Red Medicine is the band’s fourth long-player, and it furthers a stylistic maturation that resembles early tunes in only the most basic way. (We aren’t likely to hear comparisons to early reggae/funk synthesizers the Ruts this time around.) While 1993’s In on the Kill Taker was a wild tumbleweed of howling noise, Medicine is characterized by tight ‘n’ snaky instrumental work—at one point even sounding like notorious feedback-mongers Dead C. The best parts of the new record (which is most of it) blend these two themes, drawing them toward mutual agreement and away from the band’s reggae/punk foundation.
Although the band’s determination isn’t flagging, MacKaye’s vocal turns suggest more than once that wear and tear isn’t as easy to shake off as it once was. Lines like “If I stop to catch my breath/I might catch a piece of death” and “My fight’s not with you/It’s with gravity” both come from “Long Distance Runner,” a sort of keeping-the-faith album closer.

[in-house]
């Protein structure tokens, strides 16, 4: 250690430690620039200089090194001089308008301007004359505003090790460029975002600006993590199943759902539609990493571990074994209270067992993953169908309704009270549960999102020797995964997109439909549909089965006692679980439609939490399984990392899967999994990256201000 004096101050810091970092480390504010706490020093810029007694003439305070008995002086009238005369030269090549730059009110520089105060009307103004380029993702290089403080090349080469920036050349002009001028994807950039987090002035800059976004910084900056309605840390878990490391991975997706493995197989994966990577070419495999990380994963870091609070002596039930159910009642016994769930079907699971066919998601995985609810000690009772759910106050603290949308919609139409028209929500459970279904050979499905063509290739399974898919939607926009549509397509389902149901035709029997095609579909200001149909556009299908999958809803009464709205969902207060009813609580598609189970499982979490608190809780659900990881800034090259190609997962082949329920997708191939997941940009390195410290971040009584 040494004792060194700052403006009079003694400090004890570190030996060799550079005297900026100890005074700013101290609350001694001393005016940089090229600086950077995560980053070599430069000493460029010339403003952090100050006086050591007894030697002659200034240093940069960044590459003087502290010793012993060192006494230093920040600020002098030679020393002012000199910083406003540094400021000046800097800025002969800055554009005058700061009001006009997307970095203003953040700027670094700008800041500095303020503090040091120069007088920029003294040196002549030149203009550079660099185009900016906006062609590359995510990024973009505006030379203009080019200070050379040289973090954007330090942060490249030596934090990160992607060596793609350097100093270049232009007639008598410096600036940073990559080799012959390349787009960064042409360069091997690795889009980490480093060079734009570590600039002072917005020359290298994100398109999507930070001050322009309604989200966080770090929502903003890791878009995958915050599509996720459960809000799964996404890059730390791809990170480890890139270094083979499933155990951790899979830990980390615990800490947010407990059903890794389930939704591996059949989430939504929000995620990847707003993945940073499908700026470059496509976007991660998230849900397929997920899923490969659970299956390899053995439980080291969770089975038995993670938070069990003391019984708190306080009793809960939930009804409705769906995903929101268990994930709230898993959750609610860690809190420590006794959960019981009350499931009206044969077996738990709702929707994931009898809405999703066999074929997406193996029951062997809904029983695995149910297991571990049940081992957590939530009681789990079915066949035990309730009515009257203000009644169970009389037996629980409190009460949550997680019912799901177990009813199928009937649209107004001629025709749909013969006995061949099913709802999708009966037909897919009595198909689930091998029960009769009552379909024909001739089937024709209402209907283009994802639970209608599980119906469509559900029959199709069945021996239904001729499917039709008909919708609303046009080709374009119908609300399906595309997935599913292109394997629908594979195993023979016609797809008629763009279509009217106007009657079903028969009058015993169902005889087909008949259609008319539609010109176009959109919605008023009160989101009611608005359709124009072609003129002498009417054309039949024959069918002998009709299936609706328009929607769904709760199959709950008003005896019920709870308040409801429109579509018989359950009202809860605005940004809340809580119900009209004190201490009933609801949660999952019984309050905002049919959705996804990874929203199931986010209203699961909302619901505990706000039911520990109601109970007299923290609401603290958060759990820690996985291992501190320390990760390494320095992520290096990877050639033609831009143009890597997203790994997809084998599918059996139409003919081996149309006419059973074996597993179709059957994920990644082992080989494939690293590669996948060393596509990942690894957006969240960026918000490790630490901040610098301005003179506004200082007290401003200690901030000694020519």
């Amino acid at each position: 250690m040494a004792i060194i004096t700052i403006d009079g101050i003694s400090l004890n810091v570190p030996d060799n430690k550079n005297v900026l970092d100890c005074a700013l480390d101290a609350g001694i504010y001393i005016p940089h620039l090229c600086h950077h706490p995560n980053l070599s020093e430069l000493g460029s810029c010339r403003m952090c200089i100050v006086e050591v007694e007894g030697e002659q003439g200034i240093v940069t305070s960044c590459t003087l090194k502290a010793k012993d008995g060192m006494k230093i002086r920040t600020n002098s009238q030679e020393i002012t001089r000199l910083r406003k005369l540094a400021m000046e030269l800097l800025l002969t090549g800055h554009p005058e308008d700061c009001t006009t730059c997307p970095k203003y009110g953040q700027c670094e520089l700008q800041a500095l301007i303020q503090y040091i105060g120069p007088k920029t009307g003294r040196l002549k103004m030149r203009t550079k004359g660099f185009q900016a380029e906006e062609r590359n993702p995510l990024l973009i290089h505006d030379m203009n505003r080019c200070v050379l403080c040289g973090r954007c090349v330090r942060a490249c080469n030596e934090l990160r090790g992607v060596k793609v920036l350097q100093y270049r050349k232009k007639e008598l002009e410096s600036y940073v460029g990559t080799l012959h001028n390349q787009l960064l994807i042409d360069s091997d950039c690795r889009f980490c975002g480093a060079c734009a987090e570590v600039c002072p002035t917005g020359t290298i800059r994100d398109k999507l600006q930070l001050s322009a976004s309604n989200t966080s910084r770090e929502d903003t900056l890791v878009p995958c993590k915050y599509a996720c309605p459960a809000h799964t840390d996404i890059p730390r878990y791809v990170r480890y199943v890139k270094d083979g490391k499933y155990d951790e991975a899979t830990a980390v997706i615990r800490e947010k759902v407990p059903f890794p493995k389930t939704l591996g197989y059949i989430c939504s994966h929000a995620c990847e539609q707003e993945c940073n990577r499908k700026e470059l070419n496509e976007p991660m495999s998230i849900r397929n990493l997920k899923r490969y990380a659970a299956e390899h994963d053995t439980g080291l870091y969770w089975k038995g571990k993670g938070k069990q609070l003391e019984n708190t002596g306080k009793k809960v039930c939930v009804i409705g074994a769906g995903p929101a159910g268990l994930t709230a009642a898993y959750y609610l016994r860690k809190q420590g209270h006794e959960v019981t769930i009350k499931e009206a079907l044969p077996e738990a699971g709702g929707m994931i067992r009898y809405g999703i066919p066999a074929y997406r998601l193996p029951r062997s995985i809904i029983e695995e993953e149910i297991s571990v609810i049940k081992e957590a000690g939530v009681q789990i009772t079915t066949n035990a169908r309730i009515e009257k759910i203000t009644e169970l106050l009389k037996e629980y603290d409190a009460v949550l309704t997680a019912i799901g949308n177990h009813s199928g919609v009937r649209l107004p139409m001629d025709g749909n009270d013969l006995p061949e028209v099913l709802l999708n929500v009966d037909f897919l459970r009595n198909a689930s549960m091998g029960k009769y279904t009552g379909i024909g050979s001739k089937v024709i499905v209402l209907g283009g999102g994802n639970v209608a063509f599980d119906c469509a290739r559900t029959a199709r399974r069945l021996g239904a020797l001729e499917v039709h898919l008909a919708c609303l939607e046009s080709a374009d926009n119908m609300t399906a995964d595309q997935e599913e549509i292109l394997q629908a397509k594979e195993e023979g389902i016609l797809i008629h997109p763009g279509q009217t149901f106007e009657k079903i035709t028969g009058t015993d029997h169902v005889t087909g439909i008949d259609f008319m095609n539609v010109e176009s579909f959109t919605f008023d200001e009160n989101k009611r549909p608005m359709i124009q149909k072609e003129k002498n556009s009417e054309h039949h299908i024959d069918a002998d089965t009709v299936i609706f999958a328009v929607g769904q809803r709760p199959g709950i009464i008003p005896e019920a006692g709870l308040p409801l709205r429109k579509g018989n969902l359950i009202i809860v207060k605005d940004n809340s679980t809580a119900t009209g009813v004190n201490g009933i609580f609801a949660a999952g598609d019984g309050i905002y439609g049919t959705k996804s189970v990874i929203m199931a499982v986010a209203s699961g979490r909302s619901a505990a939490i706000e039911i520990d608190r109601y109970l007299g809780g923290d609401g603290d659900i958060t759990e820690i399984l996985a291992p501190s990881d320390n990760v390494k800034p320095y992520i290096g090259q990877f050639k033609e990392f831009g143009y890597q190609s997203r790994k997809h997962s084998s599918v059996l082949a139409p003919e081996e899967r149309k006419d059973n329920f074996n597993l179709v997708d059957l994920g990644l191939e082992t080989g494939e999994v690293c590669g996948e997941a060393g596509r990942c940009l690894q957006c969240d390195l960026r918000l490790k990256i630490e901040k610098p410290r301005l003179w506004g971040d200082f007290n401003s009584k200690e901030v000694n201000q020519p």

A buried, boom-box-quality sludge-out opens the proceedings (the band goes so far as to label the LP’s unnamed interludes “incidental music”), but soon drops headlong into “Do You Like Me.” Picciotto adds local color while the music rattles like an out-of-control Air Miami: “While in Bethesda/An office flaming/Youth group singing/Fireman calling in/Lockheed Lockheed Martin Marietta…Do you like me? I guess….” The band poses the question but doesn’t care (or wait around) for the answer. “Forensic Scene” is driven by disgust at the circuslike O.J. Simpson trial, its singsong, nearly Lennonesque vocal fraught with hold-release momentum.